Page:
This wasn’t a firearms hostage situation or a fatal shooting. So far, nothing had happened, and the procedure was a simple one. As it appeared that no one was intent on using the firearm, and that the situation was more or less under the control of the girl’s father, the uniformed officers would knock at the door and shout for Patrick and Erin Doyle to come out. Once they appeared, they would be asked to hand over the weapon in question and step away. It was simply a matter of being on guard and using the usual extra care and caution around firearms. The house was certainly quiet enough from the outside.
Things started to go wrong right from the start, when no one answered the door. Because of the natural tension when firearms are involved, everyone was a little impatient, but even Annie had to admit that a pensioner using a walker could have got there by the time Superintendent Trethowan recalled the local officers and sent two armed men around the back and two up the front path. Annie glanced at Gervaise, whose expression was set, teeth clenched, Cupid’s bow mouth almost a single straight red line.
Getting no response to their shouts, the AFOs used a battering ram on the door, which splintered open, and the two officers rushed inside, making as much noise as they could. Within seconds, they had disappeared from view, and after a brief silence, Annie heard a muffled shout and then a clicking sound, like some distant cicada chattering in the trees, followed by a scream and a lot of shouting and banging about.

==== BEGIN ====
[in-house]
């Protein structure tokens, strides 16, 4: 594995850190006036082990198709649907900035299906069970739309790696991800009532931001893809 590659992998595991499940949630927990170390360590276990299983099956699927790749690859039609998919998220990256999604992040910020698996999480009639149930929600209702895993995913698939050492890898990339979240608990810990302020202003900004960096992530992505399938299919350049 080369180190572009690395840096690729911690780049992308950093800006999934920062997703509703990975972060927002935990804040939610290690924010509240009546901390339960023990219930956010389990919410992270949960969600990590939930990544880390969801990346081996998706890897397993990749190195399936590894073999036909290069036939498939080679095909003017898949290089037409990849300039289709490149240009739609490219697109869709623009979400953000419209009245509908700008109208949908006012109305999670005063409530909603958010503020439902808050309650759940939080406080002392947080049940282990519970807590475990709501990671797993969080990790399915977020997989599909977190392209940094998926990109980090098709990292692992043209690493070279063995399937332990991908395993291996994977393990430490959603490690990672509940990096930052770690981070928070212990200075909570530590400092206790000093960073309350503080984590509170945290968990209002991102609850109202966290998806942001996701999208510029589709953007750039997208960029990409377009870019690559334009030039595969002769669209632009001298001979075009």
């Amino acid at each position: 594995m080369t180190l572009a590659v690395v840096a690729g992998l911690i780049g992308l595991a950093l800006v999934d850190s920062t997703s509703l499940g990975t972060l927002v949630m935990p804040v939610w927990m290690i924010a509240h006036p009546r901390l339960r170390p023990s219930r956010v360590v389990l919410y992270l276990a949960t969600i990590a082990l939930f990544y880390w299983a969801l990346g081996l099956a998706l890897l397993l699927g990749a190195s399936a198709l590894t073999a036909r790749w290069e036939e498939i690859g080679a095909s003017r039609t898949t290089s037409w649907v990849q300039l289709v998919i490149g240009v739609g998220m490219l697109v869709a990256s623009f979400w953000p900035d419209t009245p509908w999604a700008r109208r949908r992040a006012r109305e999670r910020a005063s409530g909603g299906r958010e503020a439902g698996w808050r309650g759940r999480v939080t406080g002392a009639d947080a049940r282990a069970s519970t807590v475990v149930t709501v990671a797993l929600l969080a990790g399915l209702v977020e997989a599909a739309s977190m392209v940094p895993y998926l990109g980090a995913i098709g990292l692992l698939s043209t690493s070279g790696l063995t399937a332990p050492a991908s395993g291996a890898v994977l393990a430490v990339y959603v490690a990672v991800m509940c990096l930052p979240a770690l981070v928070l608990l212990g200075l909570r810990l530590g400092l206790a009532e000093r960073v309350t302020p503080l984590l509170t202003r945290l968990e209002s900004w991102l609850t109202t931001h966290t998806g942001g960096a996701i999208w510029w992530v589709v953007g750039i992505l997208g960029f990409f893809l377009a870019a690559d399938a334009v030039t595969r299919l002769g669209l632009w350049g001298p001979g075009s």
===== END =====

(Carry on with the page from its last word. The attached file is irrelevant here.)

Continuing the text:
She and Gervaise jumped out of the car and dashed for the garden, but Superintendent Trethowan, outside the house, raised his hand to warn them to stay back, then he went inside. Annie could hear the other two officers breaking in at the back, then more shouting, the sound of a chair or a table crashing over, and finally another loud scream, a different voice this time.
Annie felt her heart beating so hard and fast that she thought it would explode inside her chest. She was shaking all over. For what seemed like ages, nothing happened. The house fell silent again, apart from the sounds of the team walking about inside, doors opening and closing. Finally, Trethowan came out with two officers, and the three of them walked towards the van.
“What happened?” Gervaise asked as they passed by.
But Trethowan simply shook his head. Annie couldn’t see his expression because of the protective headgear.
About thirty seconds later, someone shouted the all-clear, and another officer came out carrying a small item wrapped in a tea cloth. So that was what it was all about, Annie thought. So tiny. So deadly. And from what she could see as the man passed right by her, the tea cloth had a map of the Yorkshire Dales printed on it. A moment later, the final two armed response officers came out, dragging between them a struggling and screaming young woman in rigid handcuffs: Erin Doyle. Then came the sound of an ambulance speeding towards them down Market Street.
“Oh, shit,” said Gervaise. “Here we go.”

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Before the Poison

Before the Poison

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Famous Trials: Grace Elizabeth Fox, April 1953, by Sir Charles Hamilton Morley